Try not to resist these social shifts when they show up. They’re supposed to happen. You’re not going to dive into some new venture and not see shifts in your social circle. Some shifting is inevitable. Embrace that dynamic. Let the naysayers complain themselves right out of your reality. Let the supportive people move closer to you. You’ll be much happier if you relax and flow with these shifts. Don’t get clingy with the past, and don’t try to force anyone to approve of your new direction if they seem resistant.

If you’re unwilling to broadcast your new intention shamelessly and publicly, how strong is your intention anyway? Your reality responds to your entire vibe, not just one selected aspect of it. If you’re holding back, your vibe is corrupted by inner resistance, fear, timidity, etc. What the universe will reflect back to you will be just as stunted.

Interestingly, with this music trial I haven’t seen much, if any, resistance. Some people are neutral about it of course, but I haven’t seen anyone screaming “No, you idiot! Don’t do that!” That’s a refreshing change. Perhaps more resistance will show up when 10 Reasons You Should Never Get a Job gets put to music. πŸ˜‰

We could say this isn’t a particularly contentious trial, but if some resistance does show up, I probably wouldn’t notice it. My energy is too focused on moving forward, and I’m having way too much fun on this path, especially when it comes to connecting with musicians.

From Unconscious Incompetence to Conscious Incompetence

When I began this trial, I didn’t know what I didn’t know. There was a lot about music that I wasn’t even aware of. Now I’m gradually gaining awareness of what I don’t know. That’s a positive step forward.

This increase in awareness is helping me figure out what I want to learn. As I see it, there are two big pieces I’d like to understand better.

The first element is learning how to actually write a very basic musical piece, something that could be played with a single instrument like keyboards or a guitar, with or without vocals. I can play a simple song like Mary Had a Little Lamb, but I don’t yet know how to put notes in a sequence together to create something original that sounds good.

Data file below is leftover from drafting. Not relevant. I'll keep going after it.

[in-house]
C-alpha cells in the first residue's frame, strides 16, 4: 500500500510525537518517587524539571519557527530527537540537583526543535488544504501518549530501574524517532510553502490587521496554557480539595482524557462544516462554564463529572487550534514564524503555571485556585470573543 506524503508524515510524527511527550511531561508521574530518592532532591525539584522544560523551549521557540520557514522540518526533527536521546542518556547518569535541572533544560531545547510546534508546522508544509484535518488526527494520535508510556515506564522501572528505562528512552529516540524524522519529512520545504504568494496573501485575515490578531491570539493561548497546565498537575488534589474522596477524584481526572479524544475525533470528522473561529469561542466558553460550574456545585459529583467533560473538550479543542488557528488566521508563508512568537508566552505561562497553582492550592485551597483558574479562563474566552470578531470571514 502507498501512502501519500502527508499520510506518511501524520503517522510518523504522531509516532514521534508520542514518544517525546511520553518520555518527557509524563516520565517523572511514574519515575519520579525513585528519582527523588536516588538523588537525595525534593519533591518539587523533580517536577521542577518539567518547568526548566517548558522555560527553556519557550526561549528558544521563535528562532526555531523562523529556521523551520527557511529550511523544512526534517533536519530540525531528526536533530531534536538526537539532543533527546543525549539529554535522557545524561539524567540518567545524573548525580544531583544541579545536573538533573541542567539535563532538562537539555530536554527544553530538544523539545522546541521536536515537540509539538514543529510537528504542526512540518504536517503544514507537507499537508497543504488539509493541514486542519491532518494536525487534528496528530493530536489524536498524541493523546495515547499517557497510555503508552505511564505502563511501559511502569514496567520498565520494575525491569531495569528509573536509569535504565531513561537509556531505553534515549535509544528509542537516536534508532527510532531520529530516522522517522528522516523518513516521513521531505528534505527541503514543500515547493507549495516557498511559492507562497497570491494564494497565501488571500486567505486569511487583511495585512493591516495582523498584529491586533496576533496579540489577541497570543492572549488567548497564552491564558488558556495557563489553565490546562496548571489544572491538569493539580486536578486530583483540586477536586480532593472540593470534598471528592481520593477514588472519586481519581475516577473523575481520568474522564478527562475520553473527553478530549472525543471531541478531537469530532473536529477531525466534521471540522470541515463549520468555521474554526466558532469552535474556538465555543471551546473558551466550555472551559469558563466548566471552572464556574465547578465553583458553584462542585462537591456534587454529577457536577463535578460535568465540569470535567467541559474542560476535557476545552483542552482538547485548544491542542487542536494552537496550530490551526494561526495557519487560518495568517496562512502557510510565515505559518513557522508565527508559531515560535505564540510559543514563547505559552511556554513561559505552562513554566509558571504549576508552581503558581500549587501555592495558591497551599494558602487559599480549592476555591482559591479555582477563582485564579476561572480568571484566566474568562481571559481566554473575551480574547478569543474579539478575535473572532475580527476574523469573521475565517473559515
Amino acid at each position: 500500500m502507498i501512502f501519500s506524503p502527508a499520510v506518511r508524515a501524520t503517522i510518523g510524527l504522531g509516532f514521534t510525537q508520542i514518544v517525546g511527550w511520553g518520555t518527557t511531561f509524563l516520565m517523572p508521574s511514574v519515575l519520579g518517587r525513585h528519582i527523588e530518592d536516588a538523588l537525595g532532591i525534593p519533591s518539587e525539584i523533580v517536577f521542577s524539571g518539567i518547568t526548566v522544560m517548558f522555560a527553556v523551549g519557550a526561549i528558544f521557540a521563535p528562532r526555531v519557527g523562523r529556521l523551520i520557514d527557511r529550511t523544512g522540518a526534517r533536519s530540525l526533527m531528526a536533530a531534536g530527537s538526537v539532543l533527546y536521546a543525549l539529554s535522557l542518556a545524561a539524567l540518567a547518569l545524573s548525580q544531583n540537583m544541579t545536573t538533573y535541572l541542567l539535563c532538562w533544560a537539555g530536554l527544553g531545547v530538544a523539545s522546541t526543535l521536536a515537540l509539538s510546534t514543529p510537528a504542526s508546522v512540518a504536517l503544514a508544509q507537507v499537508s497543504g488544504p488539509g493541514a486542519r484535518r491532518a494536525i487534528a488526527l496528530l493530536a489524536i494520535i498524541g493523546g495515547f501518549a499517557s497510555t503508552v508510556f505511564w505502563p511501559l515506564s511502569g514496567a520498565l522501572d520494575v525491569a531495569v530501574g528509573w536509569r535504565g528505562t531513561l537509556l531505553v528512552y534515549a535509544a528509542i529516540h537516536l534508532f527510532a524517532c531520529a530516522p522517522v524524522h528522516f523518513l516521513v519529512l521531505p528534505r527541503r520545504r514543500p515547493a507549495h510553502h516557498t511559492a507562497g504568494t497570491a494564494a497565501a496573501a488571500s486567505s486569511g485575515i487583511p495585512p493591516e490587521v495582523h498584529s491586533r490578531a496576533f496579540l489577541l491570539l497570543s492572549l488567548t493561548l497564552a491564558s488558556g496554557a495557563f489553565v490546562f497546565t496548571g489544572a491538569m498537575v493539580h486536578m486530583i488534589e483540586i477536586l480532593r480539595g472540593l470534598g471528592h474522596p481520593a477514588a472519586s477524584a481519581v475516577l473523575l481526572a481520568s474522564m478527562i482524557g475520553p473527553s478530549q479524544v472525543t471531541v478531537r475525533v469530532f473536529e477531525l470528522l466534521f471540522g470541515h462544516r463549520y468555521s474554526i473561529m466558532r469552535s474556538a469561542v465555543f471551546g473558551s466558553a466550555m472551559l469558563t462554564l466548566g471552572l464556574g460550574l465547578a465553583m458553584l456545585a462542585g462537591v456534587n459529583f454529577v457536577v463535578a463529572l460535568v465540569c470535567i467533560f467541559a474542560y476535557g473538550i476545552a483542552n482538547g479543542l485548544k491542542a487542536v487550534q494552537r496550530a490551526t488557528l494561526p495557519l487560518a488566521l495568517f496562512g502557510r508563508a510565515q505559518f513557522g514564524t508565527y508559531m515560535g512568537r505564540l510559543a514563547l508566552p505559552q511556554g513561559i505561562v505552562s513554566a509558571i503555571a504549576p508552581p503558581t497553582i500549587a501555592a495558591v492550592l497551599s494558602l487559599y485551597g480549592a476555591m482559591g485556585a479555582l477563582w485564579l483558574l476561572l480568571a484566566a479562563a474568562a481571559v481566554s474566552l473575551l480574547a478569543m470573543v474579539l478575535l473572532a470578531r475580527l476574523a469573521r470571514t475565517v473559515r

Some musicians suggest that I should start by studying music theory. Others advise me not to bother with theory right now — just dive in and try to play something, and I’ll learn what works through trial and error. I suspect that both approaches could work. I don’t know enough to predict which approach will work best for me, so I’m actually going to explore both paths simultaneously… at least till I can gain a better sense of where each path might lead.

The major goal in this area, which may take longer than this trial, would be to create an original composition on my own. It doesn’t have to be stunning, but I’d love to be able to create and play one basic song from beginning to end, most likely with a keyboard.

The second element I’d like to learn is how to construct compositions with many different layers, especially in the genre of electronic music. I’m gradually getting a sense of the different pieces of a composition, but I don’t know how to do very much yet when it comes to creating interesting arrangements.

A major achievement in this area would be if I could learn how to engineer something similar the songs on Depeche Mode’s Violator album, which is more than 20 years old. I’ve heard that album many times and listened to it again this morning, but this time I heard the songs with fresh ears. I noticed details I hadn’t paid attention to before. I was struck by what masterpieces of composition some of those songs are — songs like Personal Jesus, Halo, Enjoy the Silence, and Policy of Truth. They’re just so rich and complex. If I could someday learn how to create pieces like these, even if they don’t sound nearly as professional, that would be amazing.

For a modest step in this direction, I’d be delighted if I could figure out how to engineer much simpler songs like Depeche Mode’s See You or Just Can’t Get Enough. I think I would learn a lot from studying them in more depth. What would it take to learn how to create something with similar structural elements. Those songs aren’t particularly complicated by today’s standards, and surely the technology and software of today is far more capable than what was available 30+ years ago. I don’t know how long it would take me to achieve such a goal, but at least this gives me something to work towards.